On Friday, the 11 May 2018, six members of staff from the Sheffield office undertook Mental Health Awareness training. 

Our trainer, Polly Singer from Crossgate Counselling Sheffield, is an accredited counsellor with significant experience in her field, and, interestingly, a master’s degree in archaeology. This gave her a deeper understanding of some of the nuances of our jobs, and made for the most informative, and helpful training session some of us have ever been to.

The session was professionally but lightly structured and began with finding out what we all wanted to get from the day. As the group was drawn from several different positions within the company, we found we all had slightly different needs. Polly took them all on board and made sure that we all went away with answers.   

One particular exercise was to match official diagnoses (depression, anxiety, borderline personality disorder (BPD)), with people’s direct experience of these issues. It was incredibly difficult to say that an individual’s unique symptoms fit one particular diagnosis. The exercise served to highlight the range of emotions and symptoms people experience, and that ‘one size fits all’ really doesn’t apply to mental health.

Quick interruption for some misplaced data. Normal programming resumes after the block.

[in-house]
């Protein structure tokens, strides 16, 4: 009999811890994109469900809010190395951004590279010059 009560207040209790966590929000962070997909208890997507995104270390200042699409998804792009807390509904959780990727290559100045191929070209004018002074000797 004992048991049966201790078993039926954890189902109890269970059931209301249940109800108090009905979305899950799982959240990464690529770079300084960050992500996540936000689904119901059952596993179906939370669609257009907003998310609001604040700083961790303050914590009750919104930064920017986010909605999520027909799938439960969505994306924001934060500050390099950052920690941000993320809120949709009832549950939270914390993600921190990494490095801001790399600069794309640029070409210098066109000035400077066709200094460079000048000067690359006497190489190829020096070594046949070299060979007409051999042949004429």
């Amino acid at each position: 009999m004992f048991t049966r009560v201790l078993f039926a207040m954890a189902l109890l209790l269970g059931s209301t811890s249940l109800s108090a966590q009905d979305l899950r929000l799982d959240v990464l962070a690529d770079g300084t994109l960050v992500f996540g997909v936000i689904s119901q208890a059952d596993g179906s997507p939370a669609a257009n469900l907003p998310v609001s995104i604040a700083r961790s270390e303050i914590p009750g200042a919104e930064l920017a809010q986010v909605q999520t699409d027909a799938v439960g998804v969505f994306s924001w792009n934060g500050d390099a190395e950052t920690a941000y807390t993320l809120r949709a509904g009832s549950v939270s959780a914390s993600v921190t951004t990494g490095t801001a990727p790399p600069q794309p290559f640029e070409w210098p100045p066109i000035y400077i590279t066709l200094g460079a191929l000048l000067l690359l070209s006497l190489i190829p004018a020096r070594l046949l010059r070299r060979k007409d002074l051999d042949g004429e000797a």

Understanding your ‘baseline’ was another extremely useful skill Polly spoke about: what it is that people can expect to see in you on an average day? For example, if I’m singing to myself as I work, and if I swim regularly, I’m probably doing alright mentally. Once you’ve established the baseline, it is easier to see small changes in yourself and in others. In archaeology, we’re often on away projects and we live and work with our colleagues 24 hours a day. This can heighten friendships and, equally, tensions. Understanding each other’s mental health concerns and recognising each other’s baselines is vital in helping to maintain a safe place of work for ourselves and for our colleagues.   

The information regarding signposting, and a better knowledge of services available both in Sheffield and nationally was invaluable. I find myself increasingly in a position where people come to me with problems and for advice and I now feel more confident in my responses. We already have an excellent Employee Assistance Programme, but there is much more out there. From the useful free apps, which help you with 10 minutes of meditation or grounding activities, to the larger, more well-known mental health charities which can be texted rather than phoned (if you don’t feel like talking to people). 

Hopefully the training we received last week will be the beginning of much more open conversation about mental health between all of us. This week is Mental Health Awareness Week, so why not check in with your colleague over that cup of tea and a biscuit, and see how they’re really doing. 

By Emily Eastwood

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